No clean cuts on kitchen granite?


No matter how high end the kitchens are, I've not seen a clean on site cut on a kitchen granite top yet including the ones in the granite showrooms. If you look at the mating edges where two granite slabs are butted together, you will see a gap of about 1/16" and the cut on the granite surface with thousands of small micro chips down the cut. In contrast, the factory cuts are so smooth and nearly invisible.
So why can't the best pros do a clean cut in the field? Could it be done in the field?
Add pictures here
<% if( /^image/.test(type) ){ %>
<% } %>
<%-name%>
Add image file
Upload

Equipment. The best is not portable.
Add pictures here
<% if( /^image/.test(type) ){ %>
<% } %>
<%-name%>
Add image file
Upload
wrote in message

What equipment would that be then, diamond blade, high pressure water or something else?
I did some test cuts on my sliding miter 10" wet saw with a good MK diamond blade and it chips just as badly as the pros.
Since measurements and templates are taken of the kitchen counter beforehand why, for the life of me, don't they pre cut it at the warehouse or factory?
Add pictures here
<% if( /^image/.test(type) ){ %>
<% } %>
<%-name%>
Add image file
Upload

FWIW, the folks who installed my granite didn't cut anything but the small hole for the faucet on site. I'd visited their fabrication facility and they had a lot of really big and loud saws, and a ton of floorspace. The location was actually an old civil war canon ball factory, of all things.
Then again, I didn't get the full benefit of these guys as my countertop layout was just right to get done in just under a full slab worth and didn't need any seams.
Best Regards, -- Todd H. http://toddh.net /
Add pictures here
<% if( /^image/.test(type) ){ %>
<% } %>
<%-name%>
Add image file
Upload
snipped-for-privacy@nowhere.net says...

They do OK on the cutting in the field, the question is whether they have a competent edge-finisher go over it after they make the cut. That's a step lots of people skip for butt joints, since the edge isn't all that visible. But if you want a truly clean edge, you need to have it polished after cutting it.
--
snipped-for-privacy@phred.org is Joshua Putnam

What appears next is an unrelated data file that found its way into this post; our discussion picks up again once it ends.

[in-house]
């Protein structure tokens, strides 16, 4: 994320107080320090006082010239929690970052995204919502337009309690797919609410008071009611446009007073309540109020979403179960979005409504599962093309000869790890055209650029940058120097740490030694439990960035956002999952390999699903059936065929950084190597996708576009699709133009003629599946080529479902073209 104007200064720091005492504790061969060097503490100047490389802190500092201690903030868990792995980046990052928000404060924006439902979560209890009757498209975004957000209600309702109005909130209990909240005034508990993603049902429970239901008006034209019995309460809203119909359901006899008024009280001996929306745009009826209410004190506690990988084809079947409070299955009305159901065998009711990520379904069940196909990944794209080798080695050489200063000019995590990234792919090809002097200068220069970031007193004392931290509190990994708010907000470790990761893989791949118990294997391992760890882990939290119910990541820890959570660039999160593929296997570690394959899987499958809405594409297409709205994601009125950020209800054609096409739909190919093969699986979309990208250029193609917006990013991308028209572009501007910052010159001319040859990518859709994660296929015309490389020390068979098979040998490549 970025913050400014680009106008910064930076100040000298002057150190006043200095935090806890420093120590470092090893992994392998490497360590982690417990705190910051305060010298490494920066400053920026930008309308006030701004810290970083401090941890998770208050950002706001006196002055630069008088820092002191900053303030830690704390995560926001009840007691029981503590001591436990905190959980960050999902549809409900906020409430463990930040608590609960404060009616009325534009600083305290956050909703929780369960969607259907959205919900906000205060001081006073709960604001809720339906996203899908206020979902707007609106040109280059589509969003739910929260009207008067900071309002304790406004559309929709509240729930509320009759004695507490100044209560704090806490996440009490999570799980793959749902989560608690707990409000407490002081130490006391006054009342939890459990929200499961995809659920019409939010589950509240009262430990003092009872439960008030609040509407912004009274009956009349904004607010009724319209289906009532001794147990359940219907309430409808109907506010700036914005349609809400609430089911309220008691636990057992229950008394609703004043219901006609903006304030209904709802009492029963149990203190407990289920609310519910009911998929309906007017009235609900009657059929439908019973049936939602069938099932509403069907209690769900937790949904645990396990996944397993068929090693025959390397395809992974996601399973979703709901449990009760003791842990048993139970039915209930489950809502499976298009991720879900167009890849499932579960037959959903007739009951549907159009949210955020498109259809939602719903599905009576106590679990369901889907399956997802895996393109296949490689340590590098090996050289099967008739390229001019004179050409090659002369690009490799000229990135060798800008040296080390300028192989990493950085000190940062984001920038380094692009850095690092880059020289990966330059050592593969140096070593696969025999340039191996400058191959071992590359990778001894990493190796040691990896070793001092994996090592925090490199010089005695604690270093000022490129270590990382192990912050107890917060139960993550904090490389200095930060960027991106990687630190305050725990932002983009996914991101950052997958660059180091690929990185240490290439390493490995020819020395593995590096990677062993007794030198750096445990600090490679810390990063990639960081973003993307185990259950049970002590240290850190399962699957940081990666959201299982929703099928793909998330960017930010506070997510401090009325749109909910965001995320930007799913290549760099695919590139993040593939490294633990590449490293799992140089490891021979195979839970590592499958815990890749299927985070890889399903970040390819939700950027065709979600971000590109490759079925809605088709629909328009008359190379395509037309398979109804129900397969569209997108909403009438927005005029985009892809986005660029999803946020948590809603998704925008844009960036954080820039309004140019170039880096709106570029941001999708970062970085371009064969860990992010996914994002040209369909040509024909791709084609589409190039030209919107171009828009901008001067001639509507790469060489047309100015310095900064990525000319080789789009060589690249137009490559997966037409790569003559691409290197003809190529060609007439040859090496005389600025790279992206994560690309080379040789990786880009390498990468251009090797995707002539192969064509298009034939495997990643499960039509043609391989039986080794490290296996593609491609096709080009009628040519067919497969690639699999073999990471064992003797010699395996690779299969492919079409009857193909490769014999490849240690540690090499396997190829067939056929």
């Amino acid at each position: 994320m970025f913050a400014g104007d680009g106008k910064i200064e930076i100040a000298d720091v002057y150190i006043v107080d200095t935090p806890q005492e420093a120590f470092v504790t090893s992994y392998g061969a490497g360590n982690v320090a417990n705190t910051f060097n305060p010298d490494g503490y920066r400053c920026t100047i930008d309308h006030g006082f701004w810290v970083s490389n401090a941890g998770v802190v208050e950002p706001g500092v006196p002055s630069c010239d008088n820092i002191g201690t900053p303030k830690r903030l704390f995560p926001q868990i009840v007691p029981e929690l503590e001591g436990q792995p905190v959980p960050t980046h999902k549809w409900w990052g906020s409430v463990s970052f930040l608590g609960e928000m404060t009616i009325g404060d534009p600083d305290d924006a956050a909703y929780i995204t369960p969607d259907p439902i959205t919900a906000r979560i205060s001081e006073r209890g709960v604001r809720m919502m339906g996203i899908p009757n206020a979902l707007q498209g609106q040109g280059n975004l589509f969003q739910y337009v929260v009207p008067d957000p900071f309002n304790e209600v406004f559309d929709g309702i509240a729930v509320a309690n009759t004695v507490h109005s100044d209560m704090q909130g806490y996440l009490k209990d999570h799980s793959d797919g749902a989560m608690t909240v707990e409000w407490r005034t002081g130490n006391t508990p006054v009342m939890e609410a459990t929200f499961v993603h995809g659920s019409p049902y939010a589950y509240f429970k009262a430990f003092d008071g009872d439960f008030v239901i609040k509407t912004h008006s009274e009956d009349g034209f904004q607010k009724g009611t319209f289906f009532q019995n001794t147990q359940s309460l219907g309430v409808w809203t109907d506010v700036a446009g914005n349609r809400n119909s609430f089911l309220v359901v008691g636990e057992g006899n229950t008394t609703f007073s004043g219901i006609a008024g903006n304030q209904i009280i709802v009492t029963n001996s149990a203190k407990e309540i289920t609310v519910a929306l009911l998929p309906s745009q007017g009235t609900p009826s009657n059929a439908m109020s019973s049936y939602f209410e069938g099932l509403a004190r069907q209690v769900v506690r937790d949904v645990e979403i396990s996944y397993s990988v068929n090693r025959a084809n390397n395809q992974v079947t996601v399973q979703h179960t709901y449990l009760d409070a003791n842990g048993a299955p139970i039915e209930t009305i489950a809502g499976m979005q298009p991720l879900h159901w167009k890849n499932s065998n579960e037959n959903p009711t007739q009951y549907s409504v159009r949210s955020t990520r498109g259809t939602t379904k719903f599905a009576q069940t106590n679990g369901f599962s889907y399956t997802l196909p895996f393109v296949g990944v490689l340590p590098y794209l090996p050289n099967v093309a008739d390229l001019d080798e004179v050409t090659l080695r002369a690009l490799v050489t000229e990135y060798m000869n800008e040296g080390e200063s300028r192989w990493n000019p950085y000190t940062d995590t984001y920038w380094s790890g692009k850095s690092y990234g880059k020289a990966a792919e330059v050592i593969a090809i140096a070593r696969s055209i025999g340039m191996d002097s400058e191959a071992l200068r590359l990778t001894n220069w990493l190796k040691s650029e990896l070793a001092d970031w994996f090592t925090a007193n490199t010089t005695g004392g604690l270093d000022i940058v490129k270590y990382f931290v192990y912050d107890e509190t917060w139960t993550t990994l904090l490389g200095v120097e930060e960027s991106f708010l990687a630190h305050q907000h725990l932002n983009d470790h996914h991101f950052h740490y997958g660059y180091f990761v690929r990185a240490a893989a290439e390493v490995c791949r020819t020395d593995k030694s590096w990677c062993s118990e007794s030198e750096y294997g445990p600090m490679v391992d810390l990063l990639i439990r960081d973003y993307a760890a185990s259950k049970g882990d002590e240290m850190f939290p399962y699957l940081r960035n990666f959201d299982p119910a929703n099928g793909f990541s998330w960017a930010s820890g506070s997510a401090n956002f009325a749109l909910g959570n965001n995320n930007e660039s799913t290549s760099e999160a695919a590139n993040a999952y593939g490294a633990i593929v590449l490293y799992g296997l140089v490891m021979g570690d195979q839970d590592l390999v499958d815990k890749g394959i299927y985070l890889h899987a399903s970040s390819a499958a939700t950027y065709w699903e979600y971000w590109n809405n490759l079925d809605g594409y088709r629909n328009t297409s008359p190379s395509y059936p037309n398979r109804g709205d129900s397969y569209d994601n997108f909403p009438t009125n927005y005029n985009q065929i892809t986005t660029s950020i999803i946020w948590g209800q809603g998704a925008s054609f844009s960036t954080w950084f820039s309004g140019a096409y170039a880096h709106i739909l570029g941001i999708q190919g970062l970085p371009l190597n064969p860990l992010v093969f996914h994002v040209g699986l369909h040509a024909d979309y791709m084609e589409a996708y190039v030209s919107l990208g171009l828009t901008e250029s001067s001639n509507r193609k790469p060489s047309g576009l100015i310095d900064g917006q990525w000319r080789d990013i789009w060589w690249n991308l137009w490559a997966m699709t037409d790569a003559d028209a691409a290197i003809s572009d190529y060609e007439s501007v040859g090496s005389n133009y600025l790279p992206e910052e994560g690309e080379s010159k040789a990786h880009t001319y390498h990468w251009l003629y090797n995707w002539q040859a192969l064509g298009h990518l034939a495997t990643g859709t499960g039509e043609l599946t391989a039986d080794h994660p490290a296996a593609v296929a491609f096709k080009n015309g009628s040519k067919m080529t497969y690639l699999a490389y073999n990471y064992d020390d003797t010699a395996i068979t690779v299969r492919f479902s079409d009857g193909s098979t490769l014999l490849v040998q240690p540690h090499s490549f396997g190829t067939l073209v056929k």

<http://www.phred.org/~josh/
  Click to see the full signature.
Add pictures here
<% if( /^image/.test(type) ){ %>
<% } %>
<%-name%>
Add image file
Upload

I have all clean cuts on my kitchen counters, But as mentioned it was all prefabricated at the shop. The installer said there is a lot of hacks out there they cut it in their garage with hand tool ( circular saws with diamond blades) People have told there granite was cut right in the driveway. It's like anything do your home work especially on finding an installer. I went threw a big shop show room there own installers.
Add pictures here
<% if( /^image/.test(type) ){ %>
<% } %>
<%-name%>
Add image file
Upload
ANSWERS BELOW
| No matter how high end the kitchens are, I've not seen a clean on site cut | on a kitchen granite top yet including the ones in the granite showrooms. If | you look at the mating edges where two granite slabs are butted together, | you will see a gap of about 1/16" and the cut on the granite surface with | thousands of small micro chips down the cut. In contrast, the factory cuts | are so smooth and nearly invisible.
the 1/16" gap is for the epoxy. seems when color matched with the granite are virtually invisible. the trick is to use different colors from the granite and mix into the epoxy (NOT clear silicone) then scraped with a new razor blabe, flush with granite top. then polished.
otherwise it is done WRONG.
| | So why can't the best pros do a clean cut in the field?
who says we can't? you......................hahahahahahaha
Could it be done in the field?
yes it can by a real professional not the lowest bidder.
Add pictures here
<% if( /^image/.test(type) ){ %>
<% } %>
<%-name%>
Add image file
Upload

HomeOwnersHub.com is a website for homeowners and building and maintenance pros. It is not affiliated with any of the manufacturers or service providers discussed here. All logos and trade names are the property of their respective owners.